The monument at Bletsoe is inscribed to Lady Elizabeth Cavendish (Countess Bolingbroke) and can be found in the north transept of the church. This was turned into the family chapel of the St Johns and contains many minor wall tablets and four hatchments. The Cavendish monument is mounted on the east wall of the transept and is very similar to the Alston monument. The overall design is the same but some of the details are different: the urns are flaming urns, there are remains of gold paint in various locations, the putti in the superstructure are inside the rim of the semi-circular background, the blocks beneath the pediment contain crests not shields, and the shields in the base have been painted. Lady Elizabeth’s inscription is on the right-hand panel and the shield below is painted with the arms of her family, Sable three Bucks’ Heads cabossed Argent (Newcastle). Above the text is the crest of Newcastle, a Serpent nowed proper. The left-hand panel is blank and the shield is charged with the arms of St John, Argent, on a chief gules, two mullets or, while the block above the text has the crest of St John. It is clear that the blank left-hand panel was intended for her husband, Oliver 2nd Earl of Bolingbroke who died in 1688. The achievement at the top is Newcastle impaling St John. The lettering of the inscription is totally different to that found on the Alston monument and gives the first clue that these two monuments are not by the same hand.

Close examination of both monuments reveals the detailing to be distinctly different. The putti heads and wings on the Alston monument are styled differently and are somewhat coarser in execution, lacking irises and having less detailed hair and feathers. The ribbons and drapery, however, have surface detailing on them whereas they are carved flat on the Cavendish. Generally the Cavendish has a blunter appearance, made up for somewhat by originally highlighting some of the details in gold paint, most of which has now flaked off. It may be that there was one designer for both monuments and they were carved by different sculptors at the same workshop. It could also be that one is a copy of the other by a different workshop, although the close parallels in design and the close timing of their manufacture tend to dictate against this. The design and layout suggests a usage as seen in the Cavendish example with one person commemorated on each inscription panel and the arms of the respective person appearing below. In this respect the Alston monument may have been selected after the Cavendish had been erected – but that is pure speculation. It might be that the design is off-the-peg, in which case it is tempting to think there may be other examples. Both monuments appear to have been erected shortly after 1678, but without documentary evidence it is not possible to say anything further.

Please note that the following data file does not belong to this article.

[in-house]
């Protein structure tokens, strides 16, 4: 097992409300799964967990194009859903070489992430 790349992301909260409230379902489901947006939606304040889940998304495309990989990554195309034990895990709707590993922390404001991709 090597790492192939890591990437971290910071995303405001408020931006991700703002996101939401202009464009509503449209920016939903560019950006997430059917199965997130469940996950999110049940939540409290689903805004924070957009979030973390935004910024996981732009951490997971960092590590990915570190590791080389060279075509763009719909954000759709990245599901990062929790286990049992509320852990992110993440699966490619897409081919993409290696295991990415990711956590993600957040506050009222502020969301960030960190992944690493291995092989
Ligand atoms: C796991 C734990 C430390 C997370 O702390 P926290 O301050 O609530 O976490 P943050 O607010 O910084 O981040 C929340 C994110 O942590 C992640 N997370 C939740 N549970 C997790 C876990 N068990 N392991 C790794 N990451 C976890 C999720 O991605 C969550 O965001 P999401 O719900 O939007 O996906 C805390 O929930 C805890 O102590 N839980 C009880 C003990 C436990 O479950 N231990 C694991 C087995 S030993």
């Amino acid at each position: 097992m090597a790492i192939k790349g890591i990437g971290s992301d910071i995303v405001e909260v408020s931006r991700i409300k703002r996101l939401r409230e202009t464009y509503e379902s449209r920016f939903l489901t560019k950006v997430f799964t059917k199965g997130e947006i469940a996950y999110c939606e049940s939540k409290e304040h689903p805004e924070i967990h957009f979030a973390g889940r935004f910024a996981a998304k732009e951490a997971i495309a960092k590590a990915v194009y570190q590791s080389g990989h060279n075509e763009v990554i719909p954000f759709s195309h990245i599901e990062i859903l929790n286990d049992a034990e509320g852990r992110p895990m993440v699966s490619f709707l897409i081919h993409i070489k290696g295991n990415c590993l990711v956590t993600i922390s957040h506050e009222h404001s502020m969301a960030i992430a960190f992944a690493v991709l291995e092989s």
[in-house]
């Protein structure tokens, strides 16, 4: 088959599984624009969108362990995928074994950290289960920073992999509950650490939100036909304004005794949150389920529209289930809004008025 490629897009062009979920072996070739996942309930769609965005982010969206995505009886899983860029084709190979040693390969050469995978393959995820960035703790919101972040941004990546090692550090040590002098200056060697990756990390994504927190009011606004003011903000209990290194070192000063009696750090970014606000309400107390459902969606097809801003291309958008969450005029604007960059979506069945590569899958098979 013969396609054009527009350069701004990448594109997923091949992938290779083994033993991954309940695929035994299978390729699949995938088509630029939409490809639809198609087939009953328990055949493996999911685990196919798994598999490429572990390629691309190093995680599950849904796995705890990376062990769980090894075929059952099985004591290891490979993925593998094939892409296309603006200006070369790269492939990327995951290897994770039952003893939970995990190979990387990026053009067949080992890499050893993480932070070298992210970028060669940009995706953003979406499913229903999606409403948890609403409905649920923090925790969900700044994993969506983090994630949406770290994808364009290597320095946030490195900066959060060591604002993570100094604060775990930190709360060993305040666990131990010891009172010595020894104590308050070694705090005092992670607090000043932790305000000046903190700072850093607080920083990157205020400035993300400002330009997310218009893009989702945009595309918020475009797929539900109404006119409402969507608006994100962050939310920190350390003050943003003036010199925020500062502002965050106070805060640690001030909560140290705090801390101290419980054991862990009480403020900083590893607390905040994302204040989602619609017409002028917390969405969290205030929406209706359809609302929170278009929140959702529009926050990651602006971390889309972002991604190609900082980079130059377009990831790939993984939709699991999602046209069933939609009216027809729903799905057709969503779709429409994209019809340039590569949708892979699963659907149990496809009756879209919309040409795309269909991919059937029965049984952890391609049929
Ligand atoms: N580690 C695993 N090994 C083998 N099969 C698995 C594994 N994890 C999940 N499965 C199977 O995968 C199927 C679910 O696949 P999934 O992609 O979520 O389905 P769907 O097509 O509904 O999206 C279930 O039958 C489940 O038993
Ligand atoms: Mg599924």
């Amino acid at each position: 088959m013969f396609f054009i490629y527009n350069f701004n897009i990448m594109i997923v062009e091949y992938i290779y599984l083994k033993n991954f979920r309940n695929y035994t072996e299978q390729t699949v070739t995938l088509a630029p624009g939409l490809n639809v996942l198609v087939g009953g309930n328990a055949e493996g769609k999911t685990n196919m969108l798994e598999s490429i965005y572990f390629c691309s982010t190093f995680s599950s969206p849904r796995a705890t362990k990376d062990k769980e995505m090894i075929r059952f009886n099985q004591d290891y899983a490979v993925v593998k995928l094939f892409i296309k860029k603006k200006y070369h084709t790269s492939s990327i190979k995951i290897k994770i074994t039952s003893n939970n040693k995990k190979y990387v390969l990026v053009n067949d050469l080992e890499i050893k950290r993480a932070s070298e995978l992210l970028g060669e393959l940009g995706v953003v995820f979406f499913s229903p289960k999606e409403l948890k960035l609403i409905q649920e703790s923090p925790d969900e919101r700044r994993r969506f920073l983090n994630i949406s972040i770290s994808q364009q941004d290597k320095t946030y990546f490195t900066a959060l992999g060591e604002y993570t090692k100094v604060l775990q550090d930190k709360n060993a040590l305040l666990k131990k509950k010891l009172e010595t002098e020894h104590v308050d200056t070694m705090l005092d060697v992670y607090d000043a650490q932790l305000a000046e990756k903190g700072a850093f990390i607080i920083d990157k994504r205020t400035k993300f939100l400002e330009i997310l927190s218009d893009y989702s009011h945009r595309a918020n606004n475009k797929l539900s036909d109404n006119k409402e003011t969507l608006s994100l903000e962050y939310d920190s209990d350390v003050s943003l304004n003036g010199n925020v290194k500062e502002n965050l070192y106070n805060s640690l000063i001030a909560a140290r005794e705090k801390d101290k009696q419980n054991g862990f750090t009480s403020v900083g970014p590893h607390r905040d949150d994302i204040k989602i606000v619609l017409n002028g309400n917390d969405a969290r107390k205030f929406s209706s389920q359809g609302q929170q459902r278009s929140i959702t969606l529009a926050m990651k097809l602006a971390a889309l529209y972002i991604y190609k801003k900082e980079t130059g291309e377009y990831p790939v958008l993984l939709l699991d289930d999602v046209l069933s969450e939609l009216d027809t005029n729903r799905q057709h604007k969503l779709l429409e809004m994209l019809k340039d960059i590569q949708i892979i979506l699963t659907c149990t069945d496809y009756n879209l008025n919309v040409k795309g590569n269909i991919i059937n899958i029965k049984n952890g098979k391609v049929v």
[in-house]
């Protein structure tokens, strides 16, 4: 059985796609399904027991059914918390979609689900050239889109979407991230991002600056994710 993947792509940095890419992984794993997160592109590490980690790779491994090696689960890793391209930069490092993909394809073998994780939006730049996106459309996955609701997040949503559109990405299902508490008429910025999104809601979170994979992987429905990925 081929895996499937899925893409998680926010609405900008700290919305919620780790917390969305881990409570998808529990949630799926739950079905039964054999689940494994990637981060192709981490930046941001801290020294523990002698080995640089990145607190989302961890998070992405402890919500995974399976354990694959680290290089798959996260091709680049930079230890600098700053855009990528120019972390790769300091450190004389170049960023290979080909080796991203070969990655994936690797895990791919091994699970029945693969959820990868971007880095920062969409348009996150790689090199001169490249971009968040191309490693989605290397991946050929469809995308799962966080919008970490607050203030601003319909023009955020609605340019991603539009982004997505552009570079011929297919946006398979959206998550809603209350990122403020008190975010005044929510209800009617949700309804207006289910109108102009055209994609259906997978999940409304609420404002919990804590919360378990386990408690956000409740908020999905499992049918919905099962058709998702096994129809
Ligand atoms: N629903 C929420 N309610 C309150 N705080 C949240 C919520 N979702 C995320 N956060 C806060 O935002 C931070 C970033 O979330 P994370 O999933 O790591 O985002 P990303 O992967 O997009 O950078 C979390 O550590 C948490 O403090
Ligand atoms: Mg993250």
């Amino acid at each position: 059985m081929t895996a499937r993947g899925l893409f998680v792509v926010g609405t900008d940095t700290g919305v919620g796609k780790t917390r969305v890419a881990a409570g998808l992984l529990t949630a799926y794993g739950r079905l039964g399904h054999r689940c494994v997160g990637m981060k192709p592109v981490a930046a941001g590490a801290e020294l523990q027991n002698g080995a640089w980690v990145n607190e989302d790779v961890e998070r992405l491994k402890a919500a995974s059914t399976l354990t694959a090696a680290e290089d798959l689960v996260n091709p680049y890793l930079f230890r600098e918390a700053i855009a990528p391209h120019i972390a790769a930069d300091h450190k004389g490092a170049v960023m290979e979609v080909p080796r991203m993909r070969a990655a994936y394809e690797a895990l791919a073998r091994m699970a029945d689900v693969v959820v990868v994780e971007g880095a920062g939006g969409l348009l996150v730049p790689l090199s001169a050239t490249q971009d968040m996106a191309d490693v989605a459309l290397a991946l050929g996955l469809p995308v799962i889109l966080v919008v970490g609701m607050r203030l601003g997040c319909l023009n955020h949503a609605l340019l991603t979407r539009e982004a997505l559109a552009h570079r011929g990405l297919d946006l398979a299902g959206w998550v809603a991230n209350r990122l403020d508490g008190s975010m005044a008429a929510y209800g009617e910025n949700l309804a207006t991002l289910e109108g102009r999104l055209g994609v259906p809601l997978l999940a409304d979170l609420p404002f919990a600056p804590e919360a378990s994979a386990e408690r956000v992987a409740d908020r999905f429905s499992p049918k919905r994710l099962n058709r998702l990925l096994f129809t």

William Alston bought the manors of Great and Little Odell in 1633. As he had no issue on his death in 1638 they passed to his brother Thomas who was subsequently created a baronet in 1642. Thomas no doubt commissioned the monument at Odell.

Elizabeth Cavendish was the youngest daughter of William Cavendish, 1st Duke of Newcastle-upon-Tyne, a famous polymath and grandson of Bess of Hardwick. Her mother was Elizabeth, William’s first wife. Frances or her husband considered her illustrious family’s name to be far more important than her married name as the inscription styles her “The Lady Frances Cavendish youngest daughter to his excellency William late Duke of Newcastle, wife to Oliver Earle of Bolingbrooke”.

The connection between the two families is from the marriage of Thomas Alston to Elizabeth St John. Oliver 2nd Earl of Bolingbroke was a first cousin once removed of Elizabeth, as can be seen in the simplified family tree.

A last word may be said on the condition of the monuments. The Alston is in good condition and is located in a well cared for environment. The Cavendish is in reasonable condition although it displays staining from the iron fastenings that fix it to the wall. The conditions in the transept are not good as it is dirty, dusty and there are water stains on the walls. The area is used for storage and on my visit the monument was partially hidden behind a stack of desks. In recent years the monument to St John St John (d. 1559) was moved into the nave where it is in fine condition. It can only be hoped that conditions improve in future for the remaining monuments in the transept.


Cracroft’s Peerage On-line:
Pevsner, N, The Buildings of England: Bedfordshire, Huntingdonshire & Peterborough, 1968
William Page (editor), Victoria County History: A History of the County of Bedford: Volume 3, 1912

C B Newham